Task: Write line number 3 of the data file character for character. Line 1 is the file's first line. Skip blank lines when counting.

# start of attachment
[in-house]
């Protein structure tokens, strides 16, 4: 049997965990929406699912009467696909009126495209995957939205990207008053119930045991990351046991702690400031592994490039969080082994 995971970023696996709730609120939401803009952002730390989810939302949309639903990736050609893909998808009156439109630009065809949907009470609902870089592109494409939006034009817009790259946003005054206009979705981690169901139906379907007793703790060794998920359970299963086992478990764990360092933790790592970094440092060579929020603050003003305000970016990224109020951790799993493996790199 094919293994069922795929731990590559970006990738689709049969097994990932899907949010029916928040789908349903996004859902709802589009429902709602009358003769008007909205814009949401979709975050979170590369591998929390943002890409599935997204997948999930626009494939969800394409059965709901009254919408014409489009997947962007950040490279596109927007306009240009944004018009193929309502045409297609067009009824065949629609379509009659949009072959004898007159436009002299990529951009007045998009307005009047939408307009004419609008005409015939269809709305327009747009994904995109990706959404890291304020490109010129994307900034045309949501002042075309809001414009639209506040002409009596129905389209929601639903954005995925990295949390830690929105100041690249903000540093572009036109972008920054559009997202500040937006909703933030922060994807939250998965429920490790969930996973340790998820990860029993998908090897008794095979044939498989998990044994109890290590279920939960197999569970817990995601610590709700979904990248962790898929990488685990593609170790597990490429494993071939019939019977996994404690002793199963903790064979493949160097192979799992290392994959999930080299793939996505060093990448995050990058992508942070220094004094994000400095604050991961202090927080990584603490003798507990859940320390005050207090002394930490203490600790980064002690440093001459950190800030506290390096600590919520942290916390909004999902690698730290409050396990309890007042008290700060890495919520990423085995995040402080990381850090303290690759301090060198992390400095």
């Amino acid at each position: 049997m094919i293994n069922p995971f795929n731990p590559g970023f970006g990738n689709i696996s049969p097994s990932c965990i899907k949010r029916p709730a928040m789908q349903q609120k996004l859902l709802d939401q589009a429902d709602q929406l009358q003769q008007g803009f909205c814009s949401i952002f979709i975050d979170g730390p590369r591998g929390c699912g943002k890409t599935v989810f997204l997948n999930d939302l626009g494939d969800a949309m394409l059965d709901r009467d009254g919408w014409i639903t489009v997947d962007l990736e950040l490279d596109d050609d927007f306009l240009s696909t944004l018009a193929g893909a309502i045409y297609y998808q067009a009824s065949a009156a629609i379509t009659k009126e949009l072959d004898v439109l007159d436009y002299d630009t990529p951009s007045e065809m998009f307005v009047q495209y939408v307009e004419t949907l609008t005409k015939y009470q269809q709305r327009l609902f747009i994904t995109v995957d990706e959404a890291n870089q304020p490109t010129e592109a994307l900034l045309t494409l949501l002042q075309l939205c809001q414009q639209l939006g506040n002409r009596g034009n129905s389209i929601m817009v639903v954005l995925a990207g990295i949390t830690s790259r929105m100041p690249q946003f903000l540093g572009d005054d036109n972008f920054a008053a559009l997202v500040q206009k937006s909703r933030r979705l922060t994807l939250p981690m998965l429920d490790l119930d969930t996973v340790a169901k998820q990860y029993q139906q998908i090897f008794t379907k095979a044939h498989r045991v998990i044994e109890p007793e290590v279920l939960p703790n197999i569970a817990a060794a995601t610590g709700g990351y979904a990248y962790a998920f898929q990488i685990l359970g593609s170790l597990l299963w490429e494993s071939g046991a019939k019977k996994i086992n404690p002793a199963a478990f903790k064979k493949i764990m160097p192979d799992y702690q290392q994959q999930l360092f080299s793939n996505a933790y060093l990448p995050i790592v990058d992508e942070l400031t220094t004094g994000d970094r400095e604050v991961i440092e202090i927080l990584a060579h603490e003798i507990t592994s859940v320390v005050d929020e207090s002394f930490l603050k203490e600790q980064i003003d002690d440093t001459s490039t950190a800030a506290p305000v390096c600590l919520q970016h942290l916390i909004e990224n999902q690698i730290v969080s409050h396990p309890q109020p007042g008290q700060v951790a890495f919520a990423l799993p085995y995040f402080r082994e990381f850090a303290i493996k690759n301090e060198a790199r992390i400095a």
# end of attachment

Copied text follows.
């Amino acid at each position: 049997m094919i293994n069922p995971f795929n731990p590559g970023f970006g990738n689709i696996s049969p097994s990932c965990i899907k949010r029916p709730a928040m789908q349903q609120k996004l859902l709802d939401q589009a429902d709602q929406l009358q003769q008007g803009f909205c814009s949401i952002f979709i975050d979170g730390p590369r591998g929390c699912g943002k890409t599935v989810f997204l997948n999930d939302l626009g494939d969800a949309m394409l059965d709901r009467d009254g919408w014409i639903t489009v997947d962007l990736e950040l490279d596109d050609d927007f306009l240009s696909t944004l018009a193929g893909a309502i045409y297609y998808q067009a009824s065949a009156a629609i379509t009659k009126e949009l072959d004898v439109l007159d436009y002299d630009t990529p951009s007045e065809m998009f307005v009047q495209y939408v307009e004419t949907l609008t005409k015939y009470q269809q709305r327009l609902f747009i994904t995109v995957d990706e959404a890291n870089q304020p490109t010129e592109a994307l900034l045309t494409l949501l002042q075309l939205c809001q414009q639209l939006g506040n002409r009596g034009n129905s389209i929601m817009v639903v954005l995925a990207g990295i949390t830690s790259r929105m100041p690249q946003f903000l540093g572009d005054d036109n972008f920054a008053a559009l997202v500040q206009k937006s909703r933030r979705l922060t994807l939250p981690m998965l429920d490790l119930d969930t996973v340790a169901k998820q990860y029993q139906q998908i090897f008794t379907k095979a044939h498989r045991v998990i044994e109890p007793e290590v279920l939960p703790n197999i569970a817990a060794a995601t610590g709700g990351y979904a990248y962790a998920f898929q990488i685990l359970g593609s170790l597990l299963w490429e494993s071939g046991a019939k019977k996994i086992n404690p002793a199963a478990f903790k064979k493949i764990m160097p192979d799992y702690q290392q994959q999930l360092f080299s793939n996505a933790y060093l990448p995050i790592v990058d992508e942070l400031t220094t004094g994000d970094r400095e604050v991961i440092e202090i927080l990584a060579h603490e003798i507990t592994s859940v320390v005050d929020e207090s002394f930490l603050k203490e600790q980064i003003d002690d440093t001459s490039t950190a800030a506290p305000v390096c600590l919520q970016h942290l916390i909004e990224n999902q690698i730290v969080s409050h396990p309890q109020p007042g008290q700060v951790a890495f919520a990423l799993p085995y995040f402080r082994e990381f850090a303290i493996k690759n301090e060198a790199r992390i400095a």